Child survival The Child Survival Program in a tiny village in India may not be vastly different from hundreds of other Compassion centers around the world, but to this community it is a powerful, unique and tangible demonstration of God’s provision and an essential lifeline for mothers and their children.

Villagers speak the Bhil language, which has no written form. They are classified as tribals by the government. They remain close-knit and marry only within their community. They worship animistic spirits and believe sickness represents the spirits’ anger toward the people.

Major illnesses are ignored by the family, and the sick family member is left to die without any medical help. But many ailments are simply the result of insufficient food and malnutrition.

The village is a primitive agricultural community with no clean water, no sanitation, no electricity, no streets, no medical facilities and no modern transportation.

Abuse of arrack, their home-made alcohol, is commonplace. Understanding and practicing hygiene is absent from local customs.

To discourage theft, a family’s animals are brought indoors at night to share the living quarters, contributing to a dangerous health environment for the entire family.

Yet in this desperate corner of India, God is moving through the Child Survival Program. Program workers take the village women to a nearby hospital for regular prenatal and postnatal medical checkups.

Most pregnant women in the project are anemic and underweight, so the program additionally provides iron tablets, tonics and calcium tablets, and pays the medical expenses.

Hepshiben Parmar, the Child Survival Program coordinator, elaborates on their duties.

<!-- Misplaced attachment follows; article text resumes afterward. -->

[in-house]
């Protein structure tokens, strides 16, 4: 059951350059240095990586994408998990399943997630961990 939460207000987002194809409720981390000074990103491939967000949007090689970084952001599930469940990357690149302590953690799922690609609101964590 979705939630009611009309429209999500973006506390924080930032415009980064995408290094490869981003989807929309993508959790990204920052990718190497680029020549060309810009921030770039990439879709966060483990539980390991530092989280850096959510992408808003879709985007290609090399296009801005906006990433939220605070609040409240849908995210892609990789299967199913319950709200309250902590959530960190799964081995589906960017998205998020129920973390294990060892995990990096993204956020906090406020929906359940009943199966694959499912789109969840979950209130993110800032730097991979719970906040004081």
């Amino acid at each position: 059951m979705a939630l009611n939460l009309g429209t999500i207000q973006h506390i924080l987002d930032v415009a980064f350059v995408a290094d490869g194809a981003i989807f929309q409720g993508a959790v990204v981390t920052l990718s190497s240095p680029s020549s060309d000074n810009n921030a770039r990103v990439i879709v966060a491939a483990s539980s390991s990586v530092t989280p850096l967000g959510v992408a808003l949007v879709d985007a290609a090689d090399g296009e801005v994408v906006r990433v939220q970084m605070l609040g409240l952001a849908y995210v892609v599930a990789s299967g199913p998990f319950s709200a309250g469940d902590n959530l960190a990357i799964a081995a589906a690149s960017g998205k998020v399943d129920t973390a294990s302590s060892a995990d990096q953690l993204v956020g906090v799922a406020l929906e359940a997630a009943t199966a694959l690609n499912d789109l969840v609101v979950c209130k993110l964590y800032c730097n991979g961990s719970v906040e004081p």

“Twice in a month we monitor the growth of fetus as well as the development of children. I am a qualified nurse and Mrs. Swetha, our Implementer, a qualified nurse trained to check the fetal heartbeat.

If we find any variation from the normal level, immediately we take the mother to the hospital for further treatment. In spite of this, some miscarriages have taken place because pregnant women are forced to do heavy work in the fields.”

Demonstrating the powerful love of God by serving the village families is the heart of the Child Survival Program’s mission.

“We pray before food distribution. When we go on a house visit we pray for the respective child.

We teach them the importance of the true God and knowing God personally.

We teach them how the love of God leads us to help others.

“The Child Survival Program deals with the most difficult and sensitive issues in this tribal area where many social evils are still rampant.

In a community where giving birth to a girl child is considered a bane and where child care is negligent and taken for granted, the Child Survival Program’s role is laudable and paving a way for healthy living and a prosperous community.”

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  1. Mike Stephens
    Jul 22, 2009
    at 6:20 am

    I can see how we will never run out of people to help or who need help. I am glad we got to go on some home visits with a CSP project in the Philippines so now I understand the post a little better b/c I have seen a little of what it is talking about!

  2. Jul 23, 2009
    at 9:05 am

    This will sound trite, but it’s true: The CSP is a bright beacon in the surrounding darkness. But as God would have it, it does not exist alone. Once the child reaches the appropriate age, she is registered in the sponsorship program at the sister project, and eligible to be sponsored. She (or he, of course) is still vulnerable to all of the ills of the environment, but never left alone to cope with them. Hope thrives.

  3. Amy Wallace
    Jul 26, 2009
    at 11:26 pm

    Wow..from the CSP to the LDP..Compassion is covering all the bases!

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